Raises over $30,000 at food festival
RUTLAND—The Vermont Farmers Food Center’s second annual Harvest Fest fed and entertained over 300 area residents and visitors in Farmers’ Hall on West Street Sunday, Aug. 14, in a successful renewal of the fundraiser and celebration that began last year.
While the tallies were not quite complete at the time of publication, with both expenses and donations still coming in, Greg Cox, president of the Food Center and its driving force behind the VFFC’s beginnings four years ago, said, “Between sponsorships, donations, ticket sales and auction items our hope is that our annual dinner-auction benefit will raise around $30,000, which will help VFFC continue to upgrade the Farmers’ Hall and move forward on other infrastructure needs within our agricultural community.”
The event raised about $14,000 last year, its first year.
“I’m thrilled with the support shown for the center and local agriculture, as evidenced by the turnout. I’m confident the number of guests and the overall proceeds will double that of the first event in 2015,” Cox continued. “It will help us to move forward with our development plan, particularly the food storage and aggregation center that is the next major phase of the project,” Cox added.
Cox’s enthusiasm was seconded from a different perspective by local resident Theresa Haywood. “We’re happy with the items we bid on and won last night and we had a great time,” she said. “And it’s all for a wonderful cause.”
The crowd filled the spacious hall—once an Iron Works machine shop—to near capacity. Attendees lined up patiently for the main meal after sampling hors d’oeuvres such as maple beet sweet-and-sour pickled eggs and chicken pate crostini.
Main courses included lasagna Bolognese, beet green salad, roasted pig, Asian roasted veggie salad, eggplant Neapolitan, roasted corn, coq au vin and other items both exotic and familiar.
Area farms donated the food, and chefs on and off the premises prepared it. Overseeing the on-site kitchen crew were chefs Sean Miller of The Foundry in Killington, Steve Lanphere of Point Counterpoint Music Camp, and Dave Engels, a cooking instructor for the food center’s Learning Kitchen. A number of other chefs and restaurants, including Stanti’s Victorian Inn in Wallingford and The Palms in Rutland, prepared food at their facilities and sent it to the Food Center on time for the event.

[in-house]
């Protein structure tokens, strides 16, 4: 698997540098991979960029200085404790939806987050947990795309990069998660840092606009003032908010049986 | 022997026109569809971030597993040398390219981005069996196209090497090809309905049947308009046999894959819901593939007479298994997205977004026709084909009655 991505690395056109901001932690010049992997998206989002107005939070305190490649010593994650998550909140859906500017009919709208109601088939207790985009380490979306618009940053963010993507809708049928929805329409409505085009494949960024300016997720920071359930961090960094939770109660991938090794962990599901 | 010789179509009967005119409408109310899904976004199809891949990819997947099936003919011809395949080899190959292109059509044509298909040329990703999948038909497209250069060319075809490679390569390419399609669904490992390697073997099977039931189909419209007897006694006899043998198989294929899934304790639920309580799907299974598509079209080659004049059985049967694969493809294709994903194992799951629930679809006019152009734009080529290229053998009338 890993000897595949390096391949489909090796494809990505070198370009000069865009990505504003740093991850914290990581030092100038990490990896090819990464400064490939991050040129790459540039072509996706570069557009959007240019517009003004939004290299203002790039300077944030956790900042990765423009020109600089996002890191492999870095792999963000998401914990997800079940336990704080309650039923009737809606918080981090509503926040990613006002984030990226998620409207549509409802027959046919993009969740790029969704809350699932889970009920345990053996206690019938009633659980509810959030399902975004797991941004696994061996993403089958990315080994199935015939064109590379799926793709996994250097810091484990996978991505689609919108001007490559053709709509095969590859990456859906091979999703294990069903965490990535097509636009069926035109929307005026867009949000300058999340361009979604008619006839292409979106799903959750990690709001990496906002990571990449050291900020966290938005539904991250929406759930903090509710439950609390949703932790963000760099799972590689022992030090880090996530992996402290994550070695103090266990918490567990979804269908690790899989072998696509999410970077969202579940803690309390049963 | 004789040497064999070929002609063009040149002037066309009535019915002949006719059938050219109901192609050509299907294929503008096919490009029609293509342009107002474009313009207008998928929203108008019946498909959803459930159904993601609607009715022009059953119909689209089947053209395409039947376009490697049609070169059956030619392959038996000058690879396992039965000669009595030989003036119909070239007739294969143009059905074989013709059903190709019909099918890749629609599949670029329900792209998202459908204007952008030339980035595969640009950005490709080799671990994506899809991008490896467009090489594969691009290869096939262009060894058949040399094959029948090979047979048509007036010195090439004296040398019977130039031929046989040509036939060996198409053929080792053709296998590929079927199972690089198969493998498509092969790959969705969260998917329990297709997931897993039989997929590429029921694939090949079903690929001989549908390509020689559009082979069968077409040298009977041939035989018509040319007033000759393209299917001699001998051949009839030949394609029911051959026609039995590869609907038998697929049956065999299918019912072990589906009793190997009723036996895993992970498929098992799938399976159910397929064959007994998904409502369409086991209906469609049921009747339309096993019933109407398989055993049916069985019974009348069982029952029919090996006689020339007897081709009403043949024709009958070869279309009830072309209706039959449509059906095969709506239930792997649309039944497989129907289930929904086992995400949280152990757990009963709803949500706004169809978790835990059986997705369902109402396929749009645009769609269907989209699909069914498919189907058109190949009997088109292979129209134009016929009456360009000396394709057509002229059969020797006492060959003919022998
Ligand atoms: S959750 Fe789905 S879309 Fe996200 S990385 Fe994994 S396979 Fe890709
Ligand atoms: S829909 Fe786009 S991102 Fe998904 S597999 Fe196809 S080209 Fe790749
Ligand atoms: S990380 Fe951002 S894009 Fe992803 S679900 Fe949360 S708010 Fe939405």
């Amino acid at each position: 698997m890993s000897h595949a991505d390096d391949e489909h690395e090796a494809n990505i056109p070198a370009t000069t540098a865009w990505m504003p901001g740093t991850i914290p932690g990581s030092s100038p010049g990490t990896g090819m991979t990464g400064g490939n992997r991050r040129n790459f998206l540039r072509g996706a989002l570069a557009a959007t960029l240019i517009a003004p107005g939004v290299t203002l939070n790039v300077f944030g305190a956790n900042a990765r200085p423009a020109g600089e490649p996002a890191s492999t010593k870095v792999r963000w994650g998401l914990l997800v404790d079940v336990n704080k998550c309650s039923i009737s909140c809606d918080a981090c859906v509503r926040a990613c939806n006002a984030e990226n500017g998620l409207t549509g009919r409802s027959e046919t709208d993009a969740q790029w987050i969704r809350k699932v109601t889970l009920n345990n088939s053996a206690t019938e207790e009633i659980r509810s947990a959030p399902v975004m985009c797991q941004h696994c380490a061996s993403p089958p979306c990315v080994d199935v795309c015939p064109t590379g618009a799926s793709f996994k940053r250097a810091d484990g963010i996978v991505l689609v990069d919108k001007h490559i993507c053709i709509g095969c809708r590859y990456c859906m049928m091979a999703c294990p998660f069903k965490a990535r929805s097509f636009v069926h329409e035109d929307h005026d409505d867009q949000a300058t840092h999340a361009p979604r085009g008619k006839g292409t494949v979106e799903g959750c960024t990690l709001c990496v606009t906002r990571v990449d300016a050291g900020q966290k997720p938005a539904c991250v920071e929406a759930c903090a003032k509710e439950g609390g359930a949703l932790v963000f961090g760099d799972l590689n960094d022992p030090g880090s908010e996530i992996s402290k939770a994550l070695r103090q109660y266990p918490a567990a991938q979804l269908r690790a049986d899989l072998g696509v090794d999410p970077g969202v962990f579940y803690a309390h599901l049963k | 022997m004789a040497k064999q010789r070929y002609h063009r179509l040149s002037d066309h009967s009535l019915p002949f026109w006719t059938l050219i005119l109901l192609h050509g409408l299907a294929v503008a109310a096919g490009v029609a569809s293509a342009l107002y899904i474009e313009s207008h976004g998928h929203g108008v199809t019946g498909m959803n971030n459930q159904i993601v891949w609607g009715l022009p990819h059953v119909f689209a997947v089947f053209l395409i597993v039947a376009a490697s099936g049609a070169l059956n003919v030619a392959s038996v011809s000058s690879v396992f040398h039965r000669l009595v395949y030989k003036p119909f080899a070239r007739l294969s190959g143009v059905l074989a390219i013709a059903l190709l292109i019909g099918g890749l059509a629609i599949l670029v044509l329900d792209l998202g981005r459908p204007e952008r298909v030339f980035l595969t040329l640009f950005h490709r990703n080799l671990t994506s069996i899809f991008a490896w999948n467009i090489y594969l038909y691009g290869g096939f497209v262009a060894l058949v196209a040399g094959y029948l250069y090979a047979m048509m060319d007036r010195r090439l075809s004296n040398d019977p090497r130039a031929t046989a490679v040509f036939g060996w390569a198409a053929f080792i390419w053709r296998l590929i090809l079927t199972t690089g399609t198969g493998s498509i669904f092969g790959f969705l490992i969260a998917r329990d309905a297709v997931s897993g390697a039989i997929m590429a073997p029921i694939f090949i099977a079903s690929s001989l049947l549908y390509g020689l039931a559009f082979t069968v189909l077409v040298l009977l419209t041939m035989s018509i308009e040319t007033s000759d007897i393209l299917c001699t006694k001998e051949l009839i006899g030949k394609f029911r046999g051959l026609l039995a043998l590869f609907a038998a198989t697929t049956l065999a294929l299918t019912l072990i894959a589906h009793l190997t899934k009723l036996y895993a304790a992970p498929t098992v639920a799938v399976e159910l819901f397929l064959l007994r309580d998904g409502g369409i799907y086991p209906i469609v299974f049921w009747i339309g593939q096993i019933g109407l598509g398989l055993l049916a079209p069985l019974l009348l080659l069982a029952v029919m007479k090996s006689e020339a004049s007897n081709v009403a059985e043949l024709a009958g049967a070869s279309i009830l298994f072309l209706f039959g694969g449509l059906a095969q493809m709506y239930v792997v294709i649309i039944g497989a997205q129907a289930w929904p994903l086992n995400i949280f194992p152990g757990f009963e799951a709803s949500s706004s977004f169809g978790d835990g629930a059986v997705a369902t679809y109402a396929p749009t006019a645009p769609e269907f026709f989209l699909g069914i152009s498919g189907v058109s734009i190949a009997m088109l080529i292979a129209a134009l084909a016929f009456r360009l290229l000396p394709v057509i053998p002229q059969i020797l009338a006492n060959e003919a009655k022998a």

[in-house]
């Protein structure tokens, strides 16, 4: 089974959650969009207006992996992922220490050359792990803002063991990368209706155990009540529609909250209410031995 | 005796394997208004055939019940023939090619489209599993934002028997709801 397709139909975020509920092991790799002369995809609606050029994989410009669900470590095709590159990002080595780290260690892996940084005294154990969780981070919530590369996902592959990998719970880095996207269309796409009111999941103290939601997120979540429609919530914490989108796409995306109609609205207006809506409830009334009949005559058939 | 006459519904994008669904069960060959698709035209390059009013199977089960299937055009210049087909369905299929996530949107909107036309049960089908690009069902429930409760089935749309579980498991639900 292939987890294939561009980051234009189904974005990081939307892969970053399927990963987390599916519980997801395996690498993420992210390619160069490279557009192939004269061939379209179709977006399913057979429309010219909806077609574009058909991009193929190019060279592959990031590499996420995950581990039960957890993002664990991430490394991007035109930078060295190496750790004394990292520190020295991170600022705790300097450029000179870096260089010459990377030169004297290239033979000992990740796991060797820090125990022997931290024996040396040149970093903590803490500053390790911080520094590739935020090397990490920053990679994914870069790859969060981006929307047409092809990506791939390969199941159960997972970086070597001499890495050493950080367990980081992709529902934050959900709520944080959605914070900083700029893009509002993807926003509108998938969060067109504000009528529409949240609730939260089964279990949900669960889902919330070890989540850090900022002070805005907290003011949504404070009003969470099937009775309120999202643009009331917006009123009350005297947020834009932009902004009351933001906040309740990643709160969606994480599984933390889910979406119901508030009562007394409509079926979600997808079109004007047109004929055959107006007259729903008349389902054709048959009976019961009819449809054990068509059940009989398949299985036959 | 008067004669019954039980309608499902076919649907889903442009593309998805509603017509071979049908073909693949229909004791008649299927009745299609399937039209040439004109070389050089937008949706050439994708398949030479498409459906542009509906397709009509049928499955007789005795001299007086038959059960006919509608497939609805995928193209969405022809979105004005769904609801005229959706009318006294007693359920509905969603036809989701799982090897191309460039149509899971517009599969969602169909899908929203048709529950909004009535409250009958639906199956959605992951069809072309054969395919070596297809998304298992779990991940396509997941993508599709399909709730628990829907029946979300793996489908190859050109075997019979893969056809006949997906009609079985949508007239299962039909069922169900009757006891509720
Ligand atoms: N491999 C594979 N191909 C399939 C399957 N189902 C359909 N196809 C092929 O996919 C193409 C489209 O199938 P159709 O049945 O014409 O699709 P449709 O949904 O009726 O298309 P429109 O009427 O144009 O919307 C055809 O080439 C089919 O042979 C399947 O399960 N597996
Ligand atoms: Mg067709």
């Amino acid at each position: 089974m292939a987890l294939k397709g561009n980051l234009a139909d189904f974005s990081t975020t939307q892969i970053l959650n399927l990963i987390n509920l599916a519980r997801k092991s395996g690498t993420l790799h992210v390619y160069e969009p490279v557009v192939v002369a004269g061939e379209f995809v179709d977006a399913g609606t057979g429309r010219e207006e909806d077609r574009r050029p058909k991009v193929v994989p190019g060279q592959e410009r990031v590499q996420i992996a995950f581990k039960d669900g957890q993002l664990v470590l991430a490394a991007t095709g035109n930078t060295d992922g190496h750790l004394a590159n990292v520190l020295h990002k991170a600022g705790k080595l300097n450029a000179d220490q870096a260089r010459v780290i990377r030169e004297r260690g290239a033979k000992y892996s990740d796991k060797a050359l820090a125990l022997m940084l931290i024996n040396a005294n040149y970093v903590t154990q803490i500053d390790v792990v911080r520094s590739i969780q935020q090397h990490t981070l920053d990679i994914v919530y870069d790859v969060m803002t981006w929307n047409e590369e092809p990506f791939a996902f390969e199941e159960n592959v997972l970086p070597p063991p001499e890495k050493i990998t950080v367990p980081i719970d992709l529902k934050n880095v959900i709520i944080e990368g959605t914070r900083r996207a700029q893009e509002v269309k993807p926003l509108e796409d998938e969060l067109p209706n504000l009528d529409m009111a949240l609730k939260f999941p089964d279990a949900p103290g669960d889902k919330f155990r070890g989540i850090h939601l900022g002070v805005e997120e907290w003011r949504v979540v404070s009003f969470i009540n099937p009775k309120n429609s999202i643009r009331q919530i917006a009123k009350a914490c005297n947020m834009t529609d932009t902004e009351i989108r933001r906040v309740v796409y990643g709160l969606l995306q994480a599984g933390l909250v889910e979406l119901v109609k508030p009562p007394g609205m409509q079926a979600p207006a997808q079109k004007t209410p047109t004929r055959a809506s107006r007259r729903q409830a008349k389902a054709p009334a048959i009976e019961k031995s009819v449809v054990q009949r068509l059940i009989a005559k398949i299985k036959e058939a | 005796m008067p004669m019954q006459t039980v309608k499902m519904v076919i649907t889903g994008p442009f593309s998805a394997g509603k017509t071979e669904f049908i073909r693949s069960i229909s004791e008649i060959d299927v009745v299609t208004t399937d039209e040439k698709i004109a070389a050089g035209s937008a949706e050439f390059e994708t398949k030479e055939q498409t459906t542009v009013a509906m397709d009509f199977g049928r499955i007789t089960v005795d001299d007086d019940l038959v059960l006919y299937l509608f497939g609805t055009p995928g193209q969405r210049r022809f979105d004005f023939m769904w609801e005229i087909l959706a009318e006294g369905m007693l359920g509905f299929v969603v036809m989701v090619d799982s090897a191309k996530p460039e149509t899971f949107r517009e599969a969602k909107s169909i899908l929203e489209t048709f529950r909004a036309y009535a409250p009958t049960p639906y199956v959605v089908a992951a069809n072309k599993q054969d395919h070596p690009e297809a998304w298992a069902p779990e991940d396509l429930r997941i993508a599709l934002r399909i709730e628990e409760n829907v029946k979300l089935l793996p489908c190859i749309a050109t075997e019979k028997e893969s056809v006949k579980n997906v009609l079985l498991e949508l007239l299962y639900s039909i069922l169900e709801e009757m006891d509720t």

Students from the New England Culinary Institute in Montpelier pitched in on the cooking and preparation. Also helping out were participants in the Health Care Share program, a healthy-eating program that unites doctors, patients and food producers.
Much of the on-site cooking was done on outdoor grills to keep Farmers’ Hall as cool as possible.
Kathleen Krevetski, a Food Center board member, summed up her feelings about the Harvest Fest on Monday afternoon, Aug. 15, as the cavernous Farmers’ Hall returned to its quiet emptiness. “Seeing Farmers’ Hall full of people having fun together over a meal of locally produced food—you can’t get any better than that in Rutland County,” she said.
A new feature this year was paid sponsorships allowing organizations to promote themselves with banners at the dinner and throughout the coming winter market, which is held in Farmers’ Hall.
Zip and Royal Barnard took charge of organizing the event, assisted by volunteers too numerous to mention. Also notable were the contributions of area artists, who created whimsical life-size scarecrows that were auctioned off, and of course the many area farms that donated food for the dinner.
The Rutland Garden Club held a TV-style “iron gardener” event, arranging flowers, fruits and vegetables into centerpieces in a timed competition. A winner was declared, but all results spoke to the talents and taste of the competitors.
Two local legislators, Sen. Brian Collamore and Rep. Larry Cupoli, handled the emcee duties, maintaining a cheerful demeanor despite the challenging acoustics of the old factory. And keyboardist Nick Morgan faced the same challenges but gamely provided musical accompaniment.
The Harvest Fest also served as the kickoff for Open Farm Week, a farm visitation event to promote the role of local fresh foods in personal health.
The Food Center occupies a three-acre site at 251 West St. It was once the home of the Lincoln Iron Works, a 19th century pillar of the Rutland economy. The center was founded as a 501(c)(3) non-profit organization in 2012. For more information visit VermontFarmersFoodCenter.org.